We start talking about what they’ve been seeing in the news, then arrive at our question of the day, asked by a student: If someone does something bad, but the end is good, does that justify it? They mention a film they saw that raised ethical issues, so I bring the question back to the Bible. We talk about the justice and wrath of God and paying the consequences for wrong choices. And then I ask, “What is the role of a person who is trying to walk with Jesus?” I bring up my own testimony of how I used to go out, get drunk, and do whatever I wanted. But I had to pay the consequences. Then Jesus revolutionized me and set me on a new path. Finally, I bring the testimony back around to them giving their lives to Jesus, and one of them has.
Evolution 13 launch in the Art Quarter of Marseille
We show up at 2pm to set up inside “Le Paradox.” Once inside, however, problems meet us around every corner: the tables and chairs were all upstairs, the cleaning lady was mopping under our feet, etc. But the event went well. From families to college students, we had a total of twenty adults and kids. The message was a word of encouragement from Genesis about all of us being on a voyage together, like Jacob. He didn’t know God personally at the beginning of the story, but became intimately acquainted with the Lord by the end. We ended with fellowship. The owner of “Le Paradox” lowered his space rental price by fifty euros, so we were all smiles.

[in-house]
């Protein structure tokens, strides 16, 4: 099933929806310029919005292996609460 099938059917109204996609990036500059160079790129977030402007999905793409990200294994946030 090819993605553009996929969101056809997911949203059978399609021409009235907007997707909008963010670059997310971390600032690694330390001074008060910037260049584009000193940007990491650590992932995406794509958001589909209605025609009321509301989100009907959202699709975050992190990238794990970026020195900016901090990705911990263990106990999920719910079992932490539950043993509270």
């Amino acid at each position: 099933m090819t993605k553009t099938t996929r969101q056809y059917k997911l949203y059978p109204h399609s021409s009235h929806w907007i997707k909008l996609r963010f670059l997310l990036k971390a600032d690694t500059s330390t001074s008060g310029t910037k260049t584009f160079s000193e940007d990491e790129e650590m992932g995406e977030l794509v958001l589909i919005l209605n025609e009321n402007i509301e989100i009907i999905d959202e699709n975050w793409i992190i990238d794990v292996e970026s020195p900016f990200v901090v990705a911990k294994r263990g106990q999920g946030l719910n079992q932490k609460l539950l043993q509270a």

Thank you Jesus, we are already starting to make headway.
Why Evolution 13?
Churches here can be boring and rigid, so we wanted to create a place that, by contrast, is warm, friendly and inclusive. If you create a rigid, religious system, people won’t stay, especially French people.
When a French person hears the word “evolution”, they often think of the broader meaning of the word: Development. Change. Becoming. Transformation. And, as Christians, that’s exactly what we’re doing. We’re all growing and becoming more like Christ. None of us are perfect or have arrived, so at Evolution 13, we invite others to come on a journey with us as we discover our great God, His Son Jesus, and the Holy Spirit. The word evolution seemed like a good fit. And we threw in the number of Marseille, the zip code, just for fun
My philosophy of evangelism in this context is extremely relational. It’s not about having the right tract in my pocket or having a Gospel presentation ready to go. Certainly, it’s crucial to know God’s Word and be able to explain the Gospel, but my agenda when meeting with people is to love them where they are in life first. Conversations always come around to the Lord. If you come in with an agenda, people smell that from far away and say, ‘I don’t know about all this’ and they turn away.
Evolution 13 is a place for our atheist, agnostic, and Muslim friends, who we’ve been loving for the last two years, to feel like “Hey, I’m welcome here and I like these people, so I want to come every week.” We want to create a community where they’re welcomed and loved as if they were Christians already, because that’s what Jesus did. He loved people where they were.